A friend of mine who imports wines was touring Vinitaly with a friend who was planning to open a wine shop. They were tasting, and she found something she liked; as they were leaving the producer's booth, he asked, "Did you get the lot number?"
"The what?" she said. They went back.
You may be wondering why J thought lot numbers were so important. After all, So-and-So's 20__ vintage is So-and-So's 20__ vintage.
Well, yes and no. If So-and-So works all of the wine at once, and bottles it all at once, it is.
However, if there is enough of the wine that So-and-So divides it into several tanks and bottles them separately, each tank is a distinct entity, and though the winemaker will likely try to treat them alike, things can vary from one to the next.
How? First of all, differences in tank time can result in slight differences in the various lots. Second, wines in different tanks can evolve differently, even if they're treated alike: One tank may be in a slightly cooler spot in the building. Something settles out that doesn't in another that is a little warmer. In this case the differences in the lots can be minor, but they can also be substantial.
Or the wines in the different tanks can receive radically different treatments. Some friends of mine tried leaving one tank of one of their white wines on the lees for longer than the others, to see what would happen.
- The wine from the normal lots was brassy gold with gold highlights, with an elegant bouquet with floral notes, warmth, sea breezes, and hints of white chocolate; on the palate it was smooth, full, round, and crisp, but not tart, with rich fruit that led into a clean persistent finish with slight bitter almond notes. A big wine with tremendous finesse.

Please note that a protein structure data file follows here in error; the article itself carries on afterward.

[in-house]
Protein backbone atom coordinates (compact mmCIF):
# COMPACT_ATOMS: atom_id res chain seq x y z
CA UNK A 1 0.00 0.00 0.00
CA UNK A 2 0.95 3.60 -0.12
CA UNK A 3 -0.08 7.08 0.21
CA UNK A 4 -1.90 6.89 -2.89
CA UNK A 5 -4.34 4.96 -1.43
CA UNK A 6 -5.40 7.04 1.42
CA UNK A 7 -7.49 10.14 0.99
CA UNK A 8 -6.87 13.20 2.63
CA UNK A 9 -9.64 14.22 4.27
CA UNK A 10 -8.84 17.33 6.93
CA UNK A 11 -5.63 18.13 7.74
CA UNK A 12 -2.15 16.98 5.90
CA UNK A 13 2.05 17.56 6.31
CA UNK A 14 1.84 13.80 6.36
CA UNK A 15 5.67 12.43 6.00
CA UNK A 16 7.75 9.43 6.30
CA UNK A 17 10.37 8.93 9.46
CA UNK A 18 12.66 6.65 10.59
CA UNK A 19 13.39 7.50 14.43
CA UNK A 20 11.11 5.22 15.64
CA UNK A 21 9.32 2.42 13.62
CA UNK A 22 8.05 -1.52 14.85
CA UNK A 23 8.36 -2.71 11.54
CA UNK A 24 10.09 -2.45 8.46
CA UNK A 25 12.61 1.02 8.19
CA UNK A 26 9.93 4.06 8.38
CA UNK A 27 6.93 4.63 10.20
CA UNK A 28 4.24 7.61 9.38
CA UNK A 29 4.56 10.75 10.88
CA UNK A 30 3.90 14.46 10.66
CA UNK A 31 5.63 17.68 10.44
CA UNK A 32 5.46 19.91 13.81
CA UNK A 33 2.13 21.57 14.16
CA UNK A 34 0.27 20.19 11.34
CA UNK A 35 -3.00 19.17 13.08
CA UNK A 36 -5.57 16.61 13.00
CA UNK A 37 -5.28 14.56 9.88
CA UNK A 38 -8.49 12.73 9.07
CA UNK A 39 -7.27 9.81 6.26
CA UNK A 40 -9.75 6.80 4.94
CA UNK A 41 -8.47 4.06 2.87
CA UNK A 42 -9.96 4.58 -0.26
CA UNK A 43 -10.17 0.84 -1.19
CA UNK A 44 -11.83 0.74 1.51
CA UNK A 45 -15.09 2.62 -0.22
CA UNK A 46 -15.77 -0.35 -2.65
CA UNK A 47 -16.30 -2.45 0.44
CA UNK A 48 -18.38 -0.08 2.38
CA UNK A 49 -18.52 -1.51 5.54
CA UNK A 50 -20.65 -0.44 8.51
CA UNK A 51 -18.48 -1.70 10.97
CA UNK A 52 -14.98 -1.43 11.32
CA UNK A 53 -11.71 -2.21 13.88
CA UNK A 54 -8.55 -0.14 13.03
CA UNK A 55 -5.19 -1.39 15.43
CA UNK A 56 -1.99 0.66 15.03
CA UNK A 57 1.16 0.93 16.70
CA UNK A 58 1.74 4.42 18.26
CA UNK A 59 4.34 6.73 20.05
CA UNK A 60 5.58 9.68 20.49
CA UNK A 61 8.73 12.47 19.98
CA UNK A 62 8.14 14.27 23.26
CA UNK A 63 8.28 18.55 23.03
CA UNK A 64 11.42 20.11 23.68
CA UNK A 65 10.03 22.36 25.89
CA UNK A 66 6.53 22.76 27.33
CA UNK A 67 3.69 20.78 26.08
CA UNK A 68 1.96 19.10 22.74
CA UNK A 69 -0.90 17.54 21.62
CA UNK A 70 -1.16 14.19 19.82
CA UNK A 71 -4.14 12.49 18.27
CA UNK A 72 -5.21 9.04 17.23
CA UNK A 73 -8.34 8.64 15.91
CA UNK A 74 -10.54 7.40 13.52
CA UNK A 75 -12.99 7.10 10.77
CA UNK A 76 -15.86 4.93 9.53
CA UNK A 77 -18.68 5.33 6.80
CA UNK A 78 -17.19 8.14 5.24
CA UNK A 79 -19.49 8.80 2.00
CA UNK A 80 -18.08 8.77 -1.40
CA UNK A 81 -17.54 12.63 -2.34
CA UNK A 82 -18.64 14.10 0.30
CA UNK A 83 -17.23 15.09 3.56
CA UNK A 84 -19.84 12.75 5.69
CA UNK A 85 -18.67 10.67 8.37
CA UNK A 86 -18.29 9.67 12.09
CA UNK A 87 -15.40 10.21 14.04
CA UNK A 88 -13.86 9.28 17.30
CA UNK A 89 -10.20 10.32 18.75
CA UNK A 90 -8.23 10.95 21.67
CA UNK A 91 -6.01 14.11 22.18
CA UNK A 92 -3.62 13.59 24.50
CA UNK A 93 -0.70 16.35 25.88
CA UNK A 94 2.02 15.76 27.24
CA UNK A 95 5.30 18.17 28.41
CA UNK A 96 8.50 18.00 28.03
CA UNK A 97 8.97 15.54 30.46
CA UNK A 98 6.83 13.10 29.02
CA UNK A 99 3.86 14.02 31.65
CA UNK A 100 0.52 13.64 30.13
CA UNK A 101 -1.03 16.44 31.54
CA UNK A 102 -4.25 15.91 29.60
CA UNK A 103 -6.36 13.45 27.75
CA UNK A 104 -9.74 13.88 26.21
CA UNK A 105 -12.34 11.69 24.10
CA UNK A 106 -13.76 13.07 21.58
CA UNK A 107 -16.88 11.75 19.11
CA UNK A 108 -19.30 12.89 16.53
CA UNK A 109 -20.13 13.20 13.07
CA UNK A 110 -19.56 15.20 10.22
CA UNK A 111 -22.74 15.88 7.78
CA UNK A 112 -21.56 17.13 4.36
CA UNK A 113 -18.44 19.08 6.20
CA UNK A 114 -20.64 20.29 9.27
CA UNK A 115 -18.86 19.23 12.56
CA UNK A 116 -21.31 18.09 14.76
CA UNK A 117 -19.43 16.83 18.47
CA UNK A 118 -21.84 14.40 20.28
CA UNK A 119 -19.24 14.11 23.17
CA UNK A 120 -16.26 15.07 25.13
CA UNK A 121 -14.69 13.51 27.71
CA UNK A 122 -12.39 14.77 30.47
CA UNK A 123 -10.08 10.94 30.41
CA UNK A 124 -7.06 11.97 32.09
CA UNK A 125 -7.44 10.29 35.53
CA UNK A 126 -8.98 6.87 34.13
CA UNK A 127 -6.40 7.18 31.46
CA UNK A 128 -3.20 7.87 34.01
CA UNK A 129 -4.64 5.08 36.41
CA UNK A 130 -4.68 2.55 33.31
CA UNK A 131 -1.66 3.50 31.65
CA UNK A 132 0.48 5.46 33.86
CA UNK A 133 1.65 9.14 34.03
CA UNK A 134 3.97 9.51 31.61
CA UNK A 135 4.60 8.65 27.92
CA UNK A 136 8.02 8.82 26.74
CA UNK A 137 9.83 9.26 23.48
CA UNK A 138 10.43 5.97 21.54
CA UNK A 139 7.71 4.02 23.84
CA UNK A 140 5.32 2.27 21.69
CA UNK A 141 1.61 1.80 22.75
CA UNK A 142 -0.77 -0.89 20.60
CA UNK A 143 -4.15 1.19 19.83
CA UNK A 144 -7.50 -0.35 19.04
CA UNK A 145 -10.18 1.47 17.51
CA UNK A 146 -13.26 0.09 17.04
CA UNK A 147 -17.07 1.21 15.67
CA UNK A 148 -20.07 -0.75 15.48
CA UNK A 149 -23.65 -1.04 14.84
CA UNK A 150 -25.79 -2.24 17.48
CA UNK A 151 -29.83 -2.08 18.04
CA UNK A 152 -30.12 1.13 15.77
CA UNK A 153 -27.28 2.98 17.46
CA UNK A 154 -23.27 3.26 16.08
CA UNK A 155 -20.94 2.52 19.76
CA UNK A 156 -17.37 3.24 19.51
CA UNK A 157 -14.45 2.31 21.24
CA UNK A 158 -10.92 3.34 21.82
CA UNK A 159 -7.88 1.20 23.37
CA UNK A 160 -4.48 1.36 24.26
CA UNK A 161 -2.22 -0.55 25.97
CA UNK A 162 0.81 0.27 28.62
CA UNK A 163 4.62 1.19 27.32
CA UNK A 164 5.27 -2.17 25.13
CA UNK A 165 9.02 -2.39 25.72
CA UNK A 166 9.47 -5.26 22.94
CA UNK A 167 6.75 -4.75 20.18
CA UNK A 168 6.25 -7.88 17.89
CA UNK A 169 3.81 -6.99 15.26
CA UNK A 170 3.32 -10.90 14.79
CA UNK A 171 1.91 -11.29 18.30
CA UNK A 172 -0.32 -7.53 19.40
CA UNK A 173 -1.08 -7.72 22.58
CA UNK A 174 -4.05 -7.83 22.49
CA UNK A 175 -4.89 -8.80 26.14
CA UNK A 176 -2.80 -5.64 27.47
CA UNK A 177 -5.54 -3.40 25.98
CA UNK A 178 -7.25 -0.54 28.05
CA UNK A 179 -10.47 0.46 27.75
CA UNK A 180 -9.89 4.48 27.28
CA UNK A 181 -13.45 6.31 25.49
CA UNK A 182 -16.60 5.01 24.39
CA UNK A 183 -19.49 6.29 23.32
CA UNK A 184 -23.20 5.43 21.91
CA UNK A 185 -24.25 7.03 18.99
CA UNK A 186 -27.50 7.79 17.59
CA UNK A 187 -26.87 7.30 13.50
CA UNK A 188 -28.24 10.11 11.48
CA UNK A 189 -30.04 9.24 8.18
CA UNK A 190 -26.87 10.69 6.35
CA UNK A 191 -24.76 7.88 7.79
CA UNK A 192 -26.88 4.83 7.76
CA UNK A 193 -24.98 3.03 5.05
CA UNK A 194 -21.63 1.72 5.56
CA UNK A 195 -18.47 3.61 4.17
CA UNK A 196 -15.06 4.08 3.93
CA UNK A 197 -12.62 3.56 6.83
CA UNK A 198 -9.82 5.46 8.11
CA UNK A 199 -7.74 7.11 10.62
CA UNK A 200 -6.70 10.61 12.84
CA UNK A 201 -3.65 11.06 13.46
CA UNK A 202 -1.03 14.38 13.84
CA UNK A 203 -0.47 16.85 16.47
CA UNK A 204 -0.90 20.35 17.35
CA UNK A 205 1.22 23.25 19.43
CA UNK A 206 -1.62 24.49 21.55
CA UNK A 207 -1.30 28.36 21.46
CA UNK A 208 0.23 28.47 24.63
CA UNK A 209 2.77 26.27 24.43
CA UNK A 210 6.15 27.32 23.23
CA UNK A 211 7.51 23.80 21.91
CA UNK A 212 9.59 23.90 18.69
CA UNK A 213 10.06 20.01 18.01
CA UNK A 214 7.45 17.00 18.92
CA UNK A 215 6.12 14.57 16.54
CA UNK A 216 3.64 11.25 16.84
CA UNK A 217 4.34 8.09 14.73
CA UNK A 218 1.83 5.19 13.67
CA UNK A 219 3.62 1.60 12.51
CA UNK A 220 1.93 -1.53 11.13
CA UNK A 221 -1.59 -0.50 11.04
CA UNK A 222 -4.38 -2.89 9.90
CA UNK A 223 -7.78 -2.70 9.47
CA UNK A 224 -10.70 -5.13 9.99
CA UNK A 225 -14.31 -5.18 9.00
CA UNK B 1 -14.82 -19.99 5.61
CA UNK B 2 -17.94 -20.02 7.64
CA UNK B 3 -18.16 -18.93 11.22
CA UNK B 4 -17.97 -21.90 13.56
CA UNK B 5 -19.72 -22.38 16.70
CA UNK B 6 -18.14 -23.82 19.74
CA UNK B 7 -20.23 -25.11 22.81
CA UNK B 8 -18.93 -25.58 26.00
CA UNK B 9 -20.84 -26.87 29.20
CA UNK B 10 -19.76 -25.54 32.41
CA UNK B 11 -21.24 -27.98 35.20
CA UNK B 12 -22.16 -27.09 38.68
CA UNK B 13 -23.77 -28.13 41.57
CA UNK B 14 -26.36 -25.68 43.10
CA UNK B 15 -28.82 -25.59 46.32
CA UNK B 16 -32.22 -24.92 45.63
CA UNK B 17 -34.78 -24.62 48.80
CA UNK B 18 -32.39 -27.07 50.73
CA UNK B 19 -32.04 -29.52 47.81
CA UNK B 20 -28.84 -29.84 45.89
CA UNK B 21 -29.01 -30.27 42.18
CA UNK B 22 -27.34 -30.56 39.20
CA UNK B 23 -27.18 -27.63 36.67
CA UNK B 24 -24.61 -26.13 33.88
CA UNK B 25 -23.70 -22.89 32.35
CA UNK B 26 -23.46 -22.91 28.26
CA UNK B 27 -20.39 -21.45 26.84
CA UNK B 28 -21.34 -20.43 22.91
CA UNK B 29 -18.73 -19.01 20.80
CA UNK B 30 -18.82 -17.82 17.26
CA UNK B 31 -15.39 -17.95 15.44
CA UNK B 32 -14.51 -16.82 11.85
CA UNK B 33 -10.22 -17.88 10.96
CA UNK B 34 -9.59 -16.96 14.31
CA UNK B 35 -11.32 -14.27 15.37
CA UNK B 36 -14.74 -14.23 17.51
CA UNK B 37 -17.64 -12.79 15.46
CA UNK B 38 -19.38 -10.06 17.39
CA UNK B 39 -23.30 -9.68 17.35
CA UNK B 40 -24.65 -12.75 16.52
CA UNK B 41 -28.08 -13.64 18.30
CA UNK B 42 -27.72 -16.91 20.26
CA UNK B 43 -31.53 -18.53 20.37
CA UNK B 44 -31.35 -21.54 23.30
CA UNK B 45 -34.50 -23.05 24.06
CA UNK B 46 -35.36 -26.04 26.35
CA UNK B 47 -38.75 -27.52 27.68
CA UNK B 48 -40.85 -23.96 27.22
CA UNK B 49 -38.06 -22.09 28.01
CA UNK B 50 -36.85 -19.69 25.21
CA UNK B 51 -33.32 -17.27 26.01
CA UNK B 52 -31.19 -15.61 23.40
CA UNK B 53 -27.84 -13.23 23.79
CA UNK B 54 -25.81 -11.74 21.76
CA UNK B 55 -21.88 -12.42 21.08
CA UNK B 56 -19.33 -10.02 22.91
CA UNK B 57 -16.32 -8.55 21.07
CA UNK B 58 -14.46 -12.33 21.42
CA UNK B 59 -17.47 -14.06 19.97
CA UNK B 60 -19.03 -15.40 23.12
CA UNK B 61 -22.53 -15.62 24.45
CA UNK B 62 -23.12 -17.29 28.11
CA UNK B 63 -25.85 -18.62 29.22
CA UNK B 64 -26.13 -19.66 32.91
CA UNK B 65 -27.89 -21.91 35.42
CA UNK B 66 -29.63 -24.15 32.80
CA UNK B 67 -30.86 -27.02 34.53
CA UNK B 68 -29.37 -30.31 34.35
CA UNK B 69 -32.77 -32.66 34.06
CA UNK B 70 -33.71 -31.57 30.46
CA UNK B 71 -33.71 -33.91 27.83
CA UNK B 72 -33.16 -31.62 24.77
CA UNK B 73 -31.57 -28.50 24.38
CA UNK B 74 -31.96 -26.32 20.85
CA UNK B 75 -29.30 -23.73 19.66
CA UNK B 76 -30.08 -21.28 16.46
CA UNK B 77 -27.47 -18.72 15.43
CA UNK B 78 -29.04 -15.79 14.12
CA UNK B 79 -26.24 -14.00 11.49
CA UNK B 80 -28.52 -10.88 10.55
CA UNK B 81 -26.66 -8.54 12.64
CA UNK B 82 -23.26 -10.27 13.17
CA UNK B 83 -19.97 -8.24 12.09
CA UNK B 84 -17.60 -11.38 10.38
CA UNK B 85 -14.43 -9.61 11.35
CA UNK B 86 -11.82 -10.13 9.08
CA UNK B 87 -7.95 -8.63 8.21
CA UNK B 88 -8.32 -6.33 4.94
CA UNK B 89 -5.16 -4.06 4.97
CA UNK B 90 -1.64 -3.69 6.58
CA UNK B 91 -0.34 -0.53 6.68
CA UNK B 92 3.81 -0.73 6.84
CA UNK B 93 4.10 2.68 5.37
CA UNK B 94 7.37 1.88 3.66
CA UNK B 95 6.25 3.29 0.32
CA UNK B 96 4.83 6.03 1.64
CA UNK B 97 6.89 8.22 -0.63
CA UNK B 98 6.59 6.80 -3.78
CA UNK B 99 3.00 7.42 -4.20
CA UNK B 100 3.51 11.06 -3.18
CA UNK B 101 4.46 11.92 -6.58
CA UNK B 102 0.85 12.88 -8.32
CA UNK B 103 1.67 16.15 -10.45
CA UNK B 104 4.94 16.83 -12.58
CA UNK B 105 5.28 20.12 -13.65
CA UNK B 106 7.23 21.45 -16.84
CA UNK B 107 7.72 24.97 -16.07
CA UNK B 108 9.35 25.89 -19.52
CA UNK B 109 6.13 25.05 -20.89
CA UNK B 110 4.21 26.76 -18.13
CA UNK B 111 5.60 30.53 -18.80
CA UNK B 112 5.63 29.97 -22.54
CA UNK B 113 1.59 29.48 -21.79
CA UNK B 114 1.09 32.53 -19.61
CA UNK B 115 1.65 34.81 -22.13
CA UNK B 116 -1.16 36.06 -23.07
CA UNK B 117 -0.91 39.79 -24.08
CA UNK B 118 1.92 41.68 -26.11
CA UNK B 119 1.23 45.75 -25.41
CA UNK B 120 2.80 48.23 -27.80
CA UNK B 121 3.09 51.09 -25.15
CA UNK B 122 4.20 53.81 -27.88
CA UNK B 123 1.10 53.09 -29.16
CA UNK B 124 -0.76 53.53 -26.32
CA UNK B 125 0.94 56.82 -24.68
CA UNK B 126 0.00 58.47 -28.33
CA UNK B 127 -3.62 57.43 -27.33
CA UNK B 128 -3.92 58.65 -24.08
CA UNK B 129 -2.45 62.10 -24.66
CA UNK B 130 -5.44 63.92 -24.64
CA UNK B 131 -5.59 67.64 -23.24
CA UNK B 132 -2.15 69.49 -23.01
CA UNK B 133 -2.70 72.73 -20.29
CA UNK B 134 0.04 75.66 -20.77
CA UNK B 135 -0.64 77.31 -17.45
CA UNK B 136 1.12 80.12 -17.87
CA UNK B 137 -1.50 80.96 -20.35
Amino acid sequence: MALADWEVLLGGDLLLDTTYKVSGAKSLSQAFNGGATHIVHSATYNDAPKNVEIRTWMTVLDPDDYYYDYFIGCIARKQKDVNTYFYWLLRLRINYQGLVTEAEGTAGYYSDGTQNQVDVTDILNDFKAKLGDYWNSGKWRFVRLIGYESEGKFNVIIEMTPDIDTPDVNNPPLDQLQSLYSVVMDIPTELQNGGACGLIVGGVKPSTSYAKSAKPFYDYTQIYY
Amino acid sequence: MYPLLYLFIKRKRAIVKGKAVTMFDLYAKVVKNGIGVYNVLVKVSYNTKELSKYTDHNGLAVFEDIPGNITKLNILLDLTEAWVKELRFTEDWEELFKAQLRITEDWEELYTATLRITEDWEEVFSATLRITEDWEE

- The special lot was obviously cut from the same cloth, but on steroids: Intensely charged brassy gold with gold highlights, and floral notes laced with sage, herbs, almost caramel-like sugary overtones, and bitter almonds in the bouquet. Pleasing but somewhat biting, and so powerful that the individual nuances interfere with each other. On the palate it was huge, with tremendous fruit and a powerful, very long, finish with extremely intense bitter almond overtones.
"In retrospect, we should have called the special lot something else," says the winemaker, adding that they burned their fingers badly: The experiment confused their customers. Those already familiar with the wine, who thought they knew what they were getting, were quite upset by the special bottles, while those who discovered the wine by buying a special bottle were equally upset to discover that most of the wine was lighter.
Lots are, alas, not always created equal.